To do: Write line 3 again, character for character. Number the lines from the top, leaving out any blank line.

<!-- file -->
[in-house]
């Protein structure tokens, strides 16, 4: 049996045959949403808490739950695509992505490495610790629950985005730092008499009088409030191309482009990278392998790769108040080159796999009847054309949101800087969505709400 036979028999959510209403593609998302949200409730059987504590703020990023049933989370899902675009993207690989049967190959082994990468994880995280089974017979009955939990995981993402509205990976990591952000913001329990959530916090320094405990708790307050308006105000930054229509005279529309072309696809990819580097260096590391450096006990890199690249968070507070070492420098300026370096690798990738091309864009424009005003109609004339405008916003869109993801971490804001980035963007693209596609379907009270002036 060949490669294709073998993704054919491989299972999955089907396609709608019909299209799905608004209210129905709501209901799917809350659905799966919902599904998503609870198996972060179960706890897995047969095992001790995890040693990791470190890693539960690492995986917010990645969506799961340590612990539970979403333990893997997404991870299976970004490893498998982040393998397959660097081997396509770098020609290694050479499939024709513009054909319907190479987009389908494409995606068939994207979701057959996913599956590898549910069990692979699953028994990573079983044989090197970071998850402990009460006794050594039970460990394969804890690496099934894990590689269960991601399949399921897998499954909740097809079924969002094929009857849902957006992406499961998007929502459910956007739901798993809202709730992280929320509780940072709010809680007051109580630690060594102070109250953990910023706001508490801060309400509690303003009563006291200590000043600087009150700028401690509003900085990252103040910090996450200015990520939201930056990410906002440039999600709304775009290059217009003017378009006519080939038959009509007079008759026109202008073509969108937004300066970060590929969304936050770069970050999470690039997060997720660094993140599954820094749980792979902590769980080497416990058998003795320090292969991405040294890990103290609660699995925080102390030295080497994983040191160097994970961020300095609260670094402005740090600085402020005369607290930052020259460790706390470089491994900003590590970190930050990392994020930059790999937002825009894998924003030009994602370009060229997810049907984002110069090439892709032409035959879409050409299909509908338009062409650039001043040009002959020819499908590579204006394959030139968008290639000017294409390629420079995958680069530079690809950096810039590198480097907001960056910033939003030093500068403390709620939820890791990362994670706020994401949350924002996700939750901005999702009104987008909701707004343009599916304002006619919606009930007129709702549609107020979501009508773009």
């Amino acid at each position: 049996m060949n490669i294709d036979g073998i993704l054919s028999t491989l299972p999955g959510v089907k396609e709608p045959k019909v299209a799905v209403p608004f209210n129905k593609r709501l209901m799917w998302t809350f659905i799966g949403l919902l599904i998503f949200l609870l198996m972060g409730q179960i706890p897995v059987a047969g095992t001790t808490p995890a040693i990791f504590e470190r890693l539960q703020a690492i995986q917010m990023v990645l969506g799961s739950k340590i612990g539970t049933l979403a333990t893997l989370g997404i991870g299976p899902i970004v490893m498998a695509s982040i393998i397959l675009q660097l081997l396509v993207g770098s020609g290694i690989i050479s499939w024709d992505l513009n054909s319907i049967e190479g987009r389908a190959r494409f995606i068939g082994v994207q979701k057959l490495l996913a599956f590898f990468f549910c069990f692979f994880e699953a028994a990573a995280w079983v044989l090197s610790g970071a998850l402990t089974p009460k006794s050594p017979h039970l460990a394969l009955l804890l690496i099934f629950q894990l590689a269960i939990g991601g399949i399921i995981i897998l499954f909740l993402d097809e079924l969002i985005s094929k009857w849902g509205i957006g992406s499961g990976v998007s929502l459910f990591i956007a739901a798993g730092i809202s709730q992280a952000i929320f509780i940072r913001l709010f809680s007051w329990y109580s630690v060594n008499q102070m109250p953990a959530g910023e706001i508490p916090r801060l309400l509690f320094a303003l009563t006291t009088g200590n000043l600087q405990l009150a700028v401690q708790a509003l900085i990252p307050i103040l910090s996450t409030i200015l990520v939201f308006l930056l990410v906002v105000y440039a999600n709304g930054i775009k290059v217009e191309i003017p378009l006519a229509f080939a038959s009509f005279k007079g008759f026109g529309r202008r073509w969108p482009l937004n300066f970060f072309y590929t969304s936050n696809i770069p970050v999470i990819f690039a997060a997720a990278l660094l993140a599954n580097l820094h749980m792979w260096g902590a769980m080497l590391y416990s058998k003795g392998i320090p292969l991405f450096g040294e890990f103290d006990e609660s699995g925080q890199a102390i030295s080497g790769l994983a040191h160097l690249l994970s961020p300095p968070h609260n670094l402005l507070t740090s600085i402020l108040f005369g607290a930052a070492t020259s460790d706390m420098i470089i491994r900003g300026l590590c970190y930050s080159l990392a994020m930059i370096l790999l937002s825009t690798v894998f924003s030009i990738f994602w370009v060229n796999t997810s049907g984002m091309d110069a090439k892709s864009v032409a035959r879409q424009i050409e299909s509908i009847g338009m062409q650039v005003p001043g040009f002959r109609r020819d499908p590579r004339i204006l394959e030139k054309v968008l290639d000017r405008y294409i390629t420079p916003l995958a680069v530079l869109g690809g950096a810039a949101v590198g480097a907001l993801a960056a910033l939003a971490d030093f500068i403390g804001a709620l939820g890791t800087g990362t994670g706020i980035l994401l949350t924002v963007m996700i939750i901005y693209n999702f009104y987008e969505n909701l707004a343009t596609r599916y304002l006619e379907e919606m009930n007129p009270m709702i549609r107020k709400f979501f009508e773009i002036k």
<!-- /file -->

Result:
């Amino acid at each position: 049996m060949n490669i294709d036979g073998i993704l054919s028999t491989l299972p999955g959510v089907k396609e709608p045959k019909v299209a799905v209403p608004f209210n129905k593609r709501l209901m799917w998302t809350f659905i799966g949403l919902l599904i998503f949200l609870l198996m972060g409730q179960i706890p897995v059987a047969g095992t001790t808490p995890a040693i990791f504590e470190r890693l539960q703020a690492i995986q917010m990023v990645l969506g799961s739950k340590i612990g539970t049933l979403a333990t893997l989370g997404i991870g299976p899902i970004v490893m498998a695509s982040i393998i397959l675009q660097l081997l396509v993207g770098s020609g290694i690989i050479s499939w024709d992505l513009n054909s319907i049967e190479g987009r389908a190959r494409f995606i068939g082994v994207q979701k057959l490495l996913a599956f590898f990468f549910c069990f692979f994880e699953a028994a990573a995280w079983v044989l090197s610790g970071a998850l402990t089974p009460k006794s050594p017979h039970l460990a394969l009955l804890l690496i099934f629950q894990l590689a269960i939990g991601g399949i399921i995981i897998l499954f909740l993402d097809e079924l969002i985005s094929k009857w849902g509205i957006g992406s499961g990976v998007s929502l459910f990591i956007a739901a798993g730092i809202s709730q992280a952000i929320f509780i940072r913001l709010f809680s007051w329990y109580s630690v060594n008499q102070m109250p953990a959530g910023e706001i508490p916090r801060l309400l509690f320094a303003l009563t006291t009088g200590n000043l600087q405990l009150a700028v401690q708790a509003l900085i990252p307050i103040l910090s996450t409030i200015l990520v939201f308006l930056l990410v906002v105000y440039a999600n709304g930054i775009k290059v217009e191309i003017p378009l006519a229509f080939a038959s009509f005279k007079g008759f026109g529309r202008r073509w969108p482009l937004n300066f970060f072309y590929t969304s936050n696809i770069p970050v999470i990819f690039a997060a997720a990278l660094l993140a599954n580097l820094h749980m792979w260096g902590a769980m080497l590391y416990s058998k003795g392998i320090p292969l991405f450096g040294e890990f103290d006990e609660s699995g925080q890199a102390i030295s080497g790769l994983a040191h160097l690249l994970s961020p300095p968070h609260n670094l402005l507070t740090s600085i402020l108040f005369g607290a930052a070492t020259s460790d706390m420098i470089i491994r900003g300026l590590c970190y930050s080159l990392a994020m930059i370096l790999l937002s825009t690798v894998f924003s030009i990738f994602w370009v060229n796999t997810s049907g984002m091309d110069a090439k892709s864009v032409a035959r879409q424009i050409e299909s509908i009847g338009m062409q650039v005003p001043g040009f002959r109609r020819d499908p590579r004339i204006l394959e030139k054309v968008l290639d000017r405008y294409i390629t420079p916003l995958a680069v530079l869109g690809g950096a810039a949101v590198g480097a907001l993801a960056a910033l939003a971490d030093f500068i403390g804001a709620l939820g890791t800087g990362t994670g706020i980035l994401l949350t924002v963007m996700i939750i901005y693209n999702f009104y987008e969505n909701l707004a343009t596609r599916y304002l006619e379907e919606m009930n007129p009270m709702i549609r107020k709400f979501f009508e773009i002036k």